The book is structured in three sections. In the first section, Blyth sets out the sources and consequences of the current economic crises. The chapters in this section consider the US and European experiences and contain an impressively clear and detailed but yet concise explanation of how we arrived in the current mess. It is among the best descriptions of our path to crisis that I have read and is highly recommended to anyone who wants to understand the current economic climate. The author pitches his argument perfectly, avoiding the ‘pop economics’ approach that patronises many readers, while also taking space to explain the more complex elements of banking and finance that resulted in the perfect storm experienced by western economies. Blyth convincingly argues that what has happened since 2007 is the “greatest bait and switch in modern history” (p. 73), as business leaders, bankers and European politicians have sold a private banking crisis to citizens as a sovereign crisis.
While the author convincingly shows that the roots of the problems facing the global economy lie in a banking crisis rather than a sovereign debt crisis, one small criticism is that I think he is too forgiving of the roles played by governments and their regulators. They were found wanting as the seeds of the crisis were planted (in financial institutions and speculative bubbles that appeared in many economies) and spent too long trying to understand the scale and sources of crises subsequently.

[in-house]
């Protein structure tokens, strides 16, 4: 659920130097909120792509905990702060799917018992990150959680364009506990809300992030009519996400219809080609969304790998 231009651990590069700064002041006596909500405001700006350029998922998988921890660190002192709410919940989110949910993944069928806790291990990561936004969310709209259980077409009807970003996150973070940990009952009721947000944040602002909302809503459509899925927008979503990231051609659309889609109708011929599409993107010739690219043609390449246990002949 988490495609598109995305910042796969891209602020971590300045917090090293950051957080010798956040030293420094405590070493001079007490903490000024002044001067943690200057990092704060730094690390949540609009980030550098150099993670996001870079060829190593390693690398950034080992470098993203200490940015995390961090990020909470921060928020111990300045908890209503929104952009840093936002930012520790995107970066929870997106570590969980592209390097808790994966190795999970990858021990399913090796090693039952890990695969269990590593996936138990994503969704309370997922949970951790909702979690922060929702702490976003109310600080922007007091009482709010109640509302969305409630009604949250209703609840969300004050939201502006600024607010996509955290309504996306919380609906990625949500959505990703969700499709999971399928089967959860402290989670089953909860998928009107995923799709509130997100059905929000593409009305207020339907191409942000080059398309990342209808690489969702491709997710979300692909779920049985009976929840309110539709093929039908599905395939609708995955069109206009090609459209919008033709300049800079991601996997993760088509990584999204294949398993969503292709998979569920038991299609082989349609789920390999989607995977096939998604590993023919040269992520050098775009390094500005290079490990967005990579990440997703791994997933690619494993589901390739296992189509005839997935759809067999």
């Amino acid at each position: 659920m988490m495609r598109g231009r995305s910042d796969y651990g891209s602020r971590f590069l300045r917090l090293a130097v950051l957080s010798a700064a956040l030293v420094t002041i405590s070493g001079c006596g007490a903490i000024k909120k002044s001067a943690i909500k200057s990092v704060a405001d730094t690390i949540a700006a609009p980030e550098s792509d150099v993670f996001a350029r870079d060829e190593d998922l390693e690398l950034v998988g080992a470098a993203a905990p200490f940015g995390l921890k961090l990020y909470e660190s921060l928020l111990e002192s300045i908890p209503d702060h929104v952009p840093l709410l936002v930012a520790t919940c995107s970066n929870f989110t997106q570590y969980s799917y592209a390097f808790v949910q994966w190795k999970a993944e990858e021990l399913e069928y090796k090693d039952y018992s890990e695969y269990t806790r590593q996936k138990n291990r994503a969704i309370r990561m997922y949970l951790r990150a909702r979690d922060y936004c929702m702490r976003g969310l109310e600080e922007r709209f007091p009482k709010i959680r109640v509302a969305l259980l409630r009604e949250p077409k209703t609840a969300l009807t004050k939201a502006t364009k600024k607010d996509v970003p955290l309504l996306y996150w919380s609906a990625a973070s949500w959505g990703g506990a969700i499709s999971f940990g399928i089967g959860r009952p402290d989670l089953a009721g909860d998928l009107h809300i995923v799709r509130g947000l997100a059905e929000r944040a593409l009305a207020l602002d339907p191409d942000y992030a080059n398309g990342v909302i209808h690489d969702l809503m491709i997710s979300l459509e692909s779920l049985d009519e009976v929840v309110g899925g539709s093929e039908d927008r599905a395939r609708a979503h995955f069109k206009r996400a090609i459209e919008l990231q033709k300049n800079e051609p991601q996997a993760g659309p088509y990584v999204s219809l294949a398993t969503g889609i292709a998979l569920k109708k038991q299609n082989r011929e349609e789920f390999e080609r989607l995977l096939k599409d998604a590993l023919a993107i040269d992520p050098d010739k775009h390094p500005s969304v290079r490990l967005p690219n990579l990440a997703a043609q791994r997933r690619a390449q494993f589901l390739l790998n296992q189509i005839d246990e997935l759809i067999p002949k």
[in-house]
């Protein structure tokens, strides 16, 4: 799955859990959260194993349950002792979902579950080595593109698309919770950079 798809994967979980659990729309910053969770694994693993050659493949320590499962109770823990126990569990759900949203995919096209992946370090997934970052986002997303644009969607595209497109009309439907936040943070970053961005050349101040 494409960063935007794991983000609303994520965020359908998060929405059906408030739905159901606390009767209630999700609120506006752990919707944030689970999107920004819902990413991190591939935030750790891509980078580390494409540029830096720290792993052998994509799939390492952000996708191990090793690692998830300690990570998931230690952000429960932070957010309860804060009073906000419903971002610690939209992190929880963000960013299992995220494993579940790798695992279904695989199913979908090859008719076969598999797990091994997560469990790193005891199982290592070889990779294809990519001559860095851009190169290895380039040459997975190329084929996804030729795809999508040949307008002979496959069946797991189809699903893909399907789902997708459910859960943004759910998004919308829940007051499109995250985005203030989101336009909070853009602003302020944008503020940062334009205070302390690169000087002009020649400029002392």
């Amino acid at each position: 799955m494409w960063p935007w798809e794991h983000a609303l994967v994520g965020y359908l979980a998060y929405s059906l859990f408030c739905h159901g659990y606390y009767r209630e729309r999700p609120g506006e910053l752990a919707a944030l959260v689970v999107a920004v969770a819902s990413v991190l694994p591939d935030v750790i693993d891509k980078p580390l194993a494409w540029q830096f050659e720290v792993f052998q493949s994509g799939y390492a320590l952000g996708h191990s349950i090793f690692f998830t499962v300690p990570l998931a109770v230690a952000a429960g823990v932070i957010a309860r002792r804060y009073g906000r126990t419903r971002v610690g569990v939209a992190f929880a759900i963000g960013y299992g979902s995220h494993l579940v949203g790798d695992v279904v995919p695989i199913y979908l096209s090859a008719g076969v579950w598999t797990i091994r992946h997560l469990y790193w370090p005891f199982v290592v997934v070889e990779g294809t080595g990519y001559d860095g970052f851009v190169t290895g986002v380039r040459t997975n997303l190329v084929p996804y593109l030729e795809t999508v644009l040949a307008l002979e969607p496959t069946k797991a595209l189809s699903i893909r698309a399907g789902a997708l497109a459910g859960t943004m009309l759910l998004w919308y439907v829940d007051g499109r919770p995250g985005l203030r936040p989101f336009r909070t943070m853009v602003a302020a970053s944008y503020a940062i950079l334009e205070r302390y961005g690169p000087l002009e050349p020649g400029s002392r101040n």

The second section of the book is a consideration of the intellectual bases of austerity and a fascinating description of previous historical attempts at austerity as a means to restore competiveness and economic growth. In this section the author conflates the austere approach with liberal economic policies that distrust the state and see a very limited role for it in regulating a market economy. Tracing a line from Locke, Hume and Smith to the Austrian School, Schumpeter and Friedman to the critical role played by economists at Milan’s Bocconi University, the author demonstrates the persistence of austerity policies, despite periods when they would appear to have been spent. The strongest element of this section is the ‘natural history’ of austerity, which considers several examples (some touchstone examples for proponents of austerity policies) and demonstrates that the role played by contractionary fiscal policies is overstated. The experiences of austerity in the US and UK in the 1920s and 1930s, and Denmark and Ireland in the 1980s, are considered in the context of the REBLL countries today (Romania, Estonia, Bulgaria, Latvia and Lithuania).